Giving Tuesday is just a few days away, the better sibling of earlier days of mandated commerce. Whatever your thoughts on top-down collectivism, there are worse things in the world than a successful movement to prompt people into thinking about the causes they support in principle, and encourage them to make that support material. Philanthropy is a very necessary part of our society, and particularly in the case of technological progress. Established sources of funding for medial research and development, even those we might think of as having an appetite for risk, such as venture capital funds, are in fact very conservative. The greater the pool of funds, the more conservative and risk-averse its controllers. But all new lines of research, all first attempts at development, are by nature highly risky endeavors, and thus there is very little funding for them.
The world is awash in money looking for a home, but next to none of those resources flow towards the high-risk, high-reward projects that will produce the next generation of medical technology. In the case we are interested in, that next generation means rejuvenation therapies capable of repairing and reversing the known root causes of aging. The foundation technologies for rejuvenation, those outlined more than fifteen years ago in the SENS proposals, still largely languish. Despite the successes that our broader community has achieved since then, such as the current excitement and investment in senolytic therapies to destroy senescent cells, most of these lines of work are still poorly funded. Few groups are focused directly on the production of therapies in these underfunded parts of the field.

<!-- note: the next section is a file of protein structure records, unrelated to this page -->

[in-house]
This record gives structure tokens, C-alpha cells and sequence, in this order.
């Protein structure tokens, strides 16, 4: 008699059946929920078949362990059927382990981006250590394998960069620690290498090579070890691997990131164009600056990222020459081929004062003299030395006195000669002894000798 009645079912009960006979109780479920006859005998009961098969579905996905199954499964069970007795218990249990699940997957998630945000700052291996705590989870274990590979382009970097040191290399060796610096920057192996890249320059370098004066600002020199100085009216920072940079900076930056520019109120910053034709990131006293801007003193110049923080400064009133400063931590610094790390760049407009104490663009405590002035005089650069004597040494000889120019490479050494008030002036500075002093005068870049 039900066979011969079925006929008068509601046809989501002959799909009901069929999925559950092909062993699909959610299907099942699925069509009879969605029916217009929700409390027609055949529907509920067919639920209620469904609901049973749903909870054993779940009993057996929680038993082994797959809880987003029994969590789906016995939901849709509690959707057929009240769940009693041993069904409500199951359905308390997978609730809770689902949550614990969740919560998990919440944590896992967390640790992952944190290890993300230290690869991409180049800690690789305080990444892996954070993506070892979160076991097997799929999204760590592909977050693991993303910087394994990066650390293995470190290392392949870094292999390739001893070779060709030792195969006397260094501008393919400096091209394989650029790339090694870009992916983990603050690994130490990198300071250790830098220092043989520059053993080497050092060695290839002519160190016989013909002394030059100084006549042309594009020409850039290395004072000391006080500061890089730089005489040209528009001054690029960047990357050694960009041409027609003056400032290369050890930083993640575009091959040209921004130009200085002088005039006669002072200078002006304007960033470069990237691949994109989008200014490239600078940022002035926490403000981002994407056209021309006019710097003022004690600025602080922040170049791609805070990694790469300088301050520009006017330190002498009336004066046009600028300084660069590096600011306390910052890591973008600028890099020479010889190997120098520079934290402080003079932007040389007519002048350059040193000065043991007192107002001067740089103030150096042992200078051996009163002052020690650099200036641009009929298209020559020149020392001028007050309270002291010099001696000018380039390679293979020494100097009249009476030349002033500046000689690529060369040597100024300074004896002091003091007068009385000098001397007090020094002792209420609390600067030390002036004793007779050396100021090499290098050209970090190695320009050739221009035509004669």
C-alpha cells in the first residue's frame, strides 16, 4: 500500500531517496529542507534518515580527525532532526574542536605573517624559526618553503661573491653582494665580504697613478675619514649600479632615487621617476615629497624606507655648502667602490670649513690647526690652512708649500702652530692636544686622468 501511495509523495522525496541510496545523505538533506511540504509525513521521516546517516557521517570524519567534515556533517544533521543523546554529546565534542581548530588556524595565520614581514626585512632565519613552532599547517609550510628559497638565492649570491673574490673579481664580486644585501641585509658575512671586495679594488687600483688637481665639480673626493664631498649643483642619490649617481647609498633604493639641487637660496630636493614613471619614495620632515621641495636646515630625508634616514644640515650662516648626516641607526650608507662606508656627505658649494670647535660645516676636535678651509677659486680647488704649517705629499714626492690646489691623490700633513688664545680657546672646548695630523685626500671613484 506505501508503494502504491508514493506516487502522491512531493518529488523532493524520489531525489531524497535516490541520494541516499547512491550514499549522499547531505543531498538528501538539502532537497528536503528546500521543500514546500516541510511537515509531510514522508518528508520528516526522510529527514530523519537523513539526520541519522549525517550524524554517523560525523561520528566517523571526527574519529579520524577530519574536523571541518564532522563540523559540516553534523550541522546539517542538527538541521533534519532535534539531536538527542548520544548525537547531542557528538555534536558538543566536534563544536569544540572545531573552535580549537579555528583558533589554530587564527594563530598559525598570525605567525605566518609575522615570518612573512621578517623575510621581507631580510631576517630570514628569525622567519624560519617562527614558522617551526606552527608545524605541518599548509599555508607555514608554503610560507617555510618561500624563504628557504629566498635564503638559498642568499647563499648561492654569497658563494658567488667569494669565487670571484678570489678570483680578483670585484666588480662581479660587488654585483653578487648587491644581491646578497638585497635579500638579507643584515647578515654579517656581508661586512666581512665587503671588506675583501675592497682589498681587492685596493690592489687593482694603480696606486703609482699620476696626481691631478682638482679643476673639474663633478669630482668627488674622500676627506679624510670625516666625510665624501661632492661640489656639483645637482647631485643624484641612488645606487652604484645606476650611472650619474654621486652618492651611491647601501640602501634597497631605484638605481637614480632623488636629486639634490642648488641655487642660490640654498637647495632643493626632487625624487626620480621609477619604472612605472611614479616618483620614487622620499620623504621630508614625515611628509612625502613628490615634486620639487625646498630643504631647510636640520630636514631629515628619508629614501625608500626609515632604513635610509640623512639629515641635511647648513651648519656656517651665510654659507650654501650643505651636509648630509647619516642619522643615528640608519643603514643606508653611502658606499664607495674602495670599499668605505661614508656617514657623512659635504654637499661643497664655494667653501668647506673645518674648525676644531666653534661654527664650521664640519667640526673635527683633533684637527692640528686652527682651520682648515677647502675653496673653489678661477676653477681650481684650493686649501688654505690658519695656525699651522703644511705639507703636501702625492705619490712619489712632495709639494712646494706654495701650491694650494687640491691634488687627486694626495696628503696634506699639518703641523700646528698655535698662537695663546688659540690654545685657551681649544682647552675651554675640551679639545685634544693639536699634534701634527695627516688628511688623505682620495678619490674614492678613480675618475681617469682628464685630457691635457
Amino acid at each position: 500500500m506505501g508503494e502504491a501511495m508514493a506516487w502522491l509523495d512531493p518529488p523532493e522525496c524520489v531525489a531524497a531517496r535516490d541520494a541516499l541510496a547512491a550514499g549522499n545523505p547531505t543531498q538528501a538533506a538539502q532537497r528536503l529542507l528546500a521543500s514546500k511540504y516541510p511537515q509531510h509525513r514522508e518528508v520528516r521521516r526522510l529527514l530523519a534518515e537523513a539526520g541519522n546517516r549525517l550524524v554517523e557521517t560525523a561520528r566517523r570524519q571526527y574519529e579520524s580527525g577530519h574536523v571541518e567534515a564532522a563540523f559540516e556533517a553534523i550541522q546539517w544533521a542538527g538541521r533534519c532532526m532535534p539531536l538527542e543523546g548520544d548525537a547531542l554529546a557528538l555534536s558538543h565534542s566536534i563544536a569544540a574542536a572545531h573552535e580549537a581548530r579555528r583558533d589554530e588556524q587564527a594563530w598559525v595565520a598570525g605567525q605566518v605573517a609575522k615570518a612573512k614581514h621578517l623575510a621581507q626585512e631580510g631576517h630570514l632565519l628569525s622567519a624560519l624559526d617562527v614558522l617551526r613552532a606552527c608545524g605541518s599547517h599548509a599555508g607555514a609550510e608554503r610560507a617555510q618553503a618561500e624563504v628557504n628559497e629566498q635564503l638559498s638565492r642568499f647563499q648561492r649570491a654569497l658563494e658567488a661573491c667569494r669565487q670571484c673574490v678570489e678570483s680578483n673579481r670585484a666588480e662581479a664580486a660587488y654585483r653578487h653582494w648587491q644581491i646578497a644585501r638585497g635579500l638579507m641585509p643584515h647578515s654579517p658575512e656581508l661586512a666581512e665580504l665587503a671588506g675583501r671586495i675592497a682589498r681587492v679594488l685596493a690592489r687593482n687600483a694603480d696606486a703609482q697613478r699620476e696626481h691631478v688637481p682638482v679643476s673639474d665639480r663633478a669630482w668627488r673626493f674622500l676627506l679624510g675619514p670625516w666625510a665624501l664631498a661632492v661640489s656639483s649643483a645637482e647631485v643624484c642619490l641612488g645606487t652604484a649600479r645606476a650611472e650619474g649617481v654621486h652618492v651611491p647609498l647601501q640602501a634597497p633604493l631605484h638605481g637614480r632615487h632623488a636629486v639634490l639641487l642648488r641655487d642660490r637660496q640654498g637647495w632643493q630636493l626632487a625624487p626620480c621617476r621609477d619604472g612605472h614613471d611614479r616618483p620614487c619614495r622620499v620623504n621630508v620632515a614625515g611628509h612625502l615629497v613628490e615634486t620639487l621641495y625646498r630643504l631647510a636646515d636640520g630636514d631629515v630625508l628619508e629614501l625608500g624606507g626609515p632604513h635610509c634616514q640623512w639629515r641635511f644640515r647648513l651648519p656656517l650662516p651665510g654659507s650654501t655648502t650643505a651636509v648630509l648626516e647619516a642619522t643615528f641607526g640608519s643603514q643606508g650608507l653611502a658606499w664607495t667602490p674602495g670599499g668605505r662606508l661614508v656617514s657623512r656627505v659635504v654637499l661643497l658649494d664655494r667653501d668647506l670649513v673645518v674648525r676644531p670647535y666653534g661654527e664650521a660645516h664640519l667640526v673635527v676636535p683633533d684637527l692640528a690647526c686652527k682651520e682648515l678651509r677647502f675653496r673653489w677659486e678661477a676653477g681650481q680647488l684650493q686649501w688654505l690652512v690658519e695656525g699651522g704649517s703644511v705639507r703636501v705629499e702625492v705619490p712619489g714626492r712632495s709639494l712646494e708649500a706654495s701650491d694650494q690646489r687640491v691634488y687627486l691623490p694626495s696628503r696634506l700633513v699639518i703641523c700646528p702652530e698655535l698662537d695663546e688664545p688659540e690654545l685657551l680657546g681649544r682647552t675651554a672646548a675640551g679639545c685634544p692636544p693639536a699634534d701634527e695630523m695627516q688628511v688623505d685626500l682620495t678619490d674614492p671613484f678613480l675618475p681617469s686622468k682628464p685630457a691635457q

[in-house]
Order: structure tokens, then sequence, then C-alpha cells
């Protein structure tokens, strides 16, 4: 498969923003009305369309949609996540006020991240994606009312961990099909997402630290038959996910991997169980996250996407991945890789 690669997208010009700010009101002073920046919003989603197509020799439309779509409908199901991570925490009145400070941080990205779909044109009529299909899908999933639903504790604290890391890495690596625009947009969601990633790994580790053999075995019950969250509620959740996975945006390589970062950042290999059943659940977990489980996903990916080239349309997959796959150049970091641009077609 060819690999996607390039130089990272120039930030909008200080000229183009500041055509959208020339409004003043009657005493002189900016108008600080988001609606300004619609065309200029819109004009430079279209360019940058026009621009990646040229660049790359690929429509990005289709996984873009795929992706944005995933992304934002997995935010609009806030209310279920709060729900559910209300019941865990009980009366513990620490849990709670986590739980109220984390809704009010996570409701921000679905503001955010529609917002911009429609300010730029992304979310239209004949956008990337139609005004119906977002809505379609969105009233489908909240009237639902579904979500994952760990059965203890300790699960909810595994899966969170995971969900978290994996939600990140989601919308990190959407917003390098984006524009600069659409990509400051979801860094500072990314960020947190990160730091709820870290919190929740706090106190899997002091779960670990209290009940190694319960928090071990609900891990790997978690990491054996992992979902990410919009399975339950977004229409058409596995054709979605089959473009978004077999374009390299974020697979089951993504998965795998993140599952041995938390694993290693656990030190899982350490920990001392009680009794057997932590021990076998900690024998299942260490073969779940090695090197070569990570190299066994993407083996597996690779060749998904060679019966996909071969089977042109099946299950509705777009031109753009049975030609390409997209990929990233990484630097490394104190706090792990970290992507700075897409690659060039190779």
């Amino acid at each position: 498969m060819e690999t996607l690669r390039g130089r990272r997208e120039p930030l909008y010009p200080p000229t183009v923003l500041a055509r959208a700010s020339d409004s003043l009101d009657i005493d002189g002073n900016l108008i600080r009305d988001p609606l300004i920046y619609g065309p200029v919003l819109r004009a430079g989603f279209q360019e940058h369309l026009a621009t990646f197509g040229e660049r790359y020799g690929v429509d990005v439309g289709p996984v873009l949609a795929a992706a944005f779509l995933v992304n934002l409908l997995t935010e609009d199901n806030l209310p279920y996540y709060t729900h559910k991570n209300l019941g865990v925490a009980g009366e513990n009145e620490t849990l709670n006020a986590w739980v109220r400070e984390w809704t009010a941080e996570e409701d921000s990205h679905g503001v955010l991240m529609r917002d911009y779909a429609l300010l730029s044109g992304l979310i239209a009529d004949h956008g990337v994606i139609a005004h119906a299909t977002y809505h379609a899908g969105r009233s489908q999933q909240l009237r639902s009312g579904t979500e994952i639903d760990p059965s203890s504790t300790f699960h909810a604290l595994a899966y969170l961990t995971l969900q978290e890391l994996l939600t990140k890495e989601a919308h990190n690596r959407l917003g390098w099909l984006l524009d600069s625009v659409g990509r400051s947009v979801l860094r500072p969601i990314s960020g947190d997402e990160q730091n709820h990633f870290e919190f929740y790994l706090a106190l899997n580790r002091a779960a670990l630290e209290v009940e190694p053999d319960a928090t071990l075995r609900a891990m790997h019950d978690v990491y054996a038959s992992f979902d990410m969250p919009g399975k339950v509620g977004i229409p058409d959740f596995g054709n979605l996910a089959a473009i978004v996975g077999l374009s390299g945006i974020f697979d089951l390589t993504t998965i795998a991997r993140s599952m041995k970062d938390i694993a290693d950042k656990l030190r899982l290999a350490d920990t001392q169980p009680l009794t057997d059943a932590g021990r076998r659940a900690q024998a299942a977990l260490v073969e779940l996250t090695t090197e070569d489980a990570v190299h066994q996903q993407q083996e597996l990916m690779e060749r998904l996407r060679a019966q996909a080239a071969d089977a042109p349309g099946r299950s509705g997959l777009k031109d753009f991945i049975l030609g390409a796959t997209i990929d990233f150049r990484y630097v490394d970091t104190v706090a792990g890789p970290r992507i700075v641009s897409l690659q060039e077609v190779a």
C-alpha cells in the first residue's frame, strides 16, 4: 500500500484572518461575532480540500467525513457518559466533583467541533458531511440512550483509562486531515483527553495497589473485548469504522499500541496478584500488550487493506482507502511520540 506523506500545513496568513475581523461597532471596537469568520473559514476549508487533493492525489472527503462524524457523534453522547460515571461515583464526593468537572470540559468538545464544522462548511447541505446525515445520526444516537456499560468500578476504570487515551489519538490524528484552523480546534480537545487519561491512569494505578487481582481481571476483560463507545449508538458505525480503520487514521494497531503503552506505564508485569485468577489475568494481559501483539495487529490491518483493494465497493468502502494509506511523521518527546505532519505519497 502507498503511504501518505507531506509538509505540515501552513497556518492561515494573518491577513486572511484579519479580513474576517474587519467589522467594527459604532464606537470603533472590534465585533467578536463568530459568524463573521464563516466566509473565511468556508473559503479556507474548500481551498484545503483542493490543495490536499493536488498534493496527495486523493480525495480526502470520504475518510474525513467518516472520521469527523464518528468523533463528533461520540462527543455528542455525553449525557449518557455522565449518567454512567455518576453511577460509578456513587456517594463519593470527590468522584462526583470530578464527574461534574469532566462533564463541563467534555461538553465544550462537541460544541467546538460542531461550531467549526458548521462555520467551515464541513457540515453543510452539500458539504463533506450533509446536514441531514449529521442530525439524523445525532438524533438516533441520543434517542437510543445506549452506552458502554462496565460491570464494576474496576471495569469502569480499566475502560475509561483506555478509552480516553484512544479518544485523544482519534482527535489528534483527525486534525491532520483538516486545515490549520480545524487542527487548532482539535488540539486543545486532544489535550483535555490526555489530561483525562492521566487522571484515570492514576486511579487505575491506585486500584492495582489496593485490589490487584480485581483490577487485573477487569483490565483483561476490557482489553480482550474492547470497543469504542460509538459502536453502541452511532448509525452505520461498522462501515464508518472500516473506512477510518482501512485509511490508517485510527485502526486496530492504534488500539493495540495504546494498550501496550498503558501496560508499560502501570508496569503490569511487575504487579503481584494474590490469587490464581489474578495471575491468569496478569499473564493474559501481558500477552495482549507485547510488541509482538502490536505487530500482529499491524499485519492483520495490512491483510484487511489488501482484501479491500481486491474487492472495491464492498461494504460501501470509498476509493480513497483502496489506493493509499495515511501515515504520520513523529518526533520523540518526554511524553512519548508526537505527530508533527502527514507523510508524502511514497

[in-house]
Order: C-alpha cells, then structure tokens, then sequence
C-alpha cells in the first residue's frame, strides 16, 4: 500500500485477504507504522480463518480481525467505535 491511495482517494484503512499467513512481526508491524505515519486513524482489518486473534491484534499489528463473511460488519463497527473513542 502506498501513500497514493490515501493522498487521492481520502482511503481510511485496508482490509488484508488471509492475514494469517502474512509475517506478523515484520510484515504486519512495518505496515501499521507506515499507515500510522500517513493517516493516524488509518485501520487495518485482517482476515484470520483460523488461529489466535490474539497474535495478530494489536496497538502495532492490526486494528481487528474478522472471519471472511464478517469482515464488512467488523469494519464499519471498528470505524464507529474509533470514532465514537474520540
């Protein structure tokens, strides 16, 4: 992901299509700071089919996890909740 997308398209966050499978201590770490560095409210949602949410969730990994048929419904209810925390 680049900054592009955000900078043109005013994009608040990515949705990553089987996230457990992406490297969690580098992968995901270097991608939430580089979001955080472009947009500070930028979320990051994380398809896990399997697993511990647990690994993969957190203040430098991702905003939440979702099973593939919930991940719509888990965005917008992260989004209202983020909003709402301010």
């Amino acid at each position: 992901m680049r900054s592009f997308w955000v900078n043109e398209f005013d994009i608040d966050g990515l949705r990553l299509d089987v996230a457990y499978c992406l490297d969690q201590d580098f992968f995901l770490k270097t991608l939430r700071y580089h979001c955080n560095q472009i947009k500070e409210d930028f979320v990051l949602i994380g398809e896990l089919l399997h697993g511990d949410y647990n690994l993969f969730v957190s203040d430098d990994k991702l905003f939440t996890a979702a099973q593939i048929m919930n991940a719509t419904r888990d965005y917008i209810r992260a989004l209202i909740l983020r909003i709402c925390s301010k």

The only way that lagging fields of research and development move forward in earnest is through philanthropy. Through people like us helping to provide the resources that can power organizations like the SENS Research Foundation and Methuselah Foundation, to give them the ability to fund the right programs, to bring that work up to the level at which the world will notice and large, conservative funding organizations start to join in. Our support has enabled initiatives that have been enormously successful in past years, given the modest size of our community. We have already changed the world by helping to seed research programs that will blossom into rejuvenation therapies - but there is much more yet to be accomplished. We have started. We must now continue towards to goal of a comprehensive toolkit of rejuvenation therapies that can repair all of the cell and tissue damage that causes aging.
So this Giving Tuesday, when you think about how you appreciate the work of the non-profit organizations in our community, then make that appreciation material. Make a donation to support continued progress towards working rejuvenation therapies, and longer, healthier lives for all.